Mark Cuban's kind of an interesting jerk. Let's give him his props: the man can do real world arithmetic. And he did some to test the viability of a business model that Microsoft and/or Google could use to make the the iTunes business model as dead as disco:
There has been speculation that Google is offering 100mm dollar or more licensing opportunities to TV Networks. Thats 100mm in cash for SEGMENTS of shows. Not full shows. Not full movies. Clips. There has also been speculation that GOogle offered stock in exchange for licenses at the time of the Youtube transaction. If true, and I believe they are, these actions in the user generated video space defines that I think will come to be their approach to capturing content markets. Pay a lot of money in a landgrab for the best properties you can find and aggregate them in a manner that can pre-empt or displace the existing competition, and then give the content you just paid a boatload to license away for free, hoping to make your money back along with a return by selling advertising around it.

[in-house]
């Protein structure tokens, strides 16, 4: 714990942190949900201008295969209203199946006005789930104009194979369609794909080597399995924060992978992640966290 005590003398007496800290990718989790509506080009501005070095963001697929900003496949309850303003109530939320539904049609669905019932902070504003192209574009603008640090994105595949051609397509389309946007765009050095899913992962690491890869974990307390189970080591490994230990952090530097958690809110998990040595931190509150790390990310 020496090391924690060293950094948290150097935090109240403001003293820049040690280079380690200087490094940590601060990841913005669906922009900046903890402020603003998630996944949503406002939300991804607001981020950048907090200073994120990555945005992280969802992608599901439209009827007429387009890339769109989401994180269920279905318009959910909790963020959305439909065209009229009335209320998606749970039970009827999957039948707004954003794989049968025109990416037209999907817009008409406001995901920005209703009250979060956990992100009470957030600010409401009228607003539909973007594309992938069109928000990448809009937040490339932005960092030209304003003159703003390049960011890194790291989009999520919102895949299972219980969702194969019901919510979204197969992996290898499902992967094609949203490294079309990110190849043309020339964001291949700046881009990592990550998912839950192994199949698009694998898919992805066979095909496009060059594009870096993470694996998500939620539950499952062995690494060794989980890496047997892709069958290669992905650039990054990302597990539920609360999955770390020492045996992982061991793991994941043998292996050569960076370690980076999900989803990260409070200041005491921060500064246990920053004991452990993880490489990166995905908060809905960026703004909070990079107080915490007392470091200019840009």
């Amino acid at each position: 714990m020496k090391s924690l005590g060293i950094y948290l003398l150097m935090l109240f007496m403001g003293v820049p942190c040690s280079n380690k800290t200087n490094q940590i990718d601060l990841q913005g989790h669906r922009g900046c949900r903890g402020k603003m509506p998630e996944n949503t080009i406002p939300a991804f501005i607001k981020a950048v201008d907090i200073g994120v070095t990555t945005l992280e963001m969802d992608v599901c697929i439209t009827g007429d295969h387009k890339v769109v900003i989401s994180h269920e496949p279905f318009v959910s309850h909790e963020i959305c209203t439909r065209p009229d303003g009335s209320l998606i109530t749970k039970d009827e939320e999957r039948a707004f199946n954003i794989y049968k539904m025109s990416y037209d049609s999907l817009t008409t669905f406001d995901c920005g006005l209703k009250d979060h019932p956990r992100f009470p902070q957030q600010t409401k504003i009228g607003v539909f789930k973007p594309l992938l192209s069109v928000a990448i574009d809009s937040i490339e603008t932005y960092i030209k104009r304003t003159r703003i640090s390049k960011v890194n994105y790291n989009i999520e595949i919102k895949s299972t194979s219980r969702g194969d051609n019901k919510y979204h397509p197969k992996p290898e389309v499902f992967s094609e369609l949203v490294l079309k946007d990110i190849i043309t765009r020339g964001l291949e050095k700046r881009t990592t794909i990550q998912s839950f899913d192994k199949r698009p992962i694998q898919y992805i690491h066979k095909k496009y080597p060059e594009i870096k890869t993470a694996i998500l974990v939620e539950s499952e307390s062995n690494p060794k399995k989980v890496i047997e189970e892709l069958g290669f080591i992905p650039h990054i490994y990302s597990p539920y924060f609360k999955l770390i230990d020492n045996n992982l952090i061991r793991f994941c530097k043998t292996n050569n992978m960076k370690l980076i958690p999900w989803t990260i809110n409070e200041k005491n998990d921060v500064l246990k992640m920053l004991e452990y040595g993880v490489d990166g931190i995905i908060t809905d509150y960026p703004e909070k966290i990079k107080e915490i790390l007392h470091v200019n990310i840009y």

For the historians of the PC industry, its not a far cry to the maneuver that put MicroSoft Office in the drives seat many years ago. When Office apps were also rans, the traditional spreadsheet, word processor, database and graphics program cost about $495 EACH. MicroSoft decided to offer their MicroSoft Office Suite as an upgrade to any competitive product for only $99. The promotion brought major market share and a foundation for software upgrade revenue that would be in place for a decade. MicroSoft tried to own your desktop, Google tries to own the advertising on your browser. Not apples to apples, but pretty damn close. Get big, subsidize and monetize.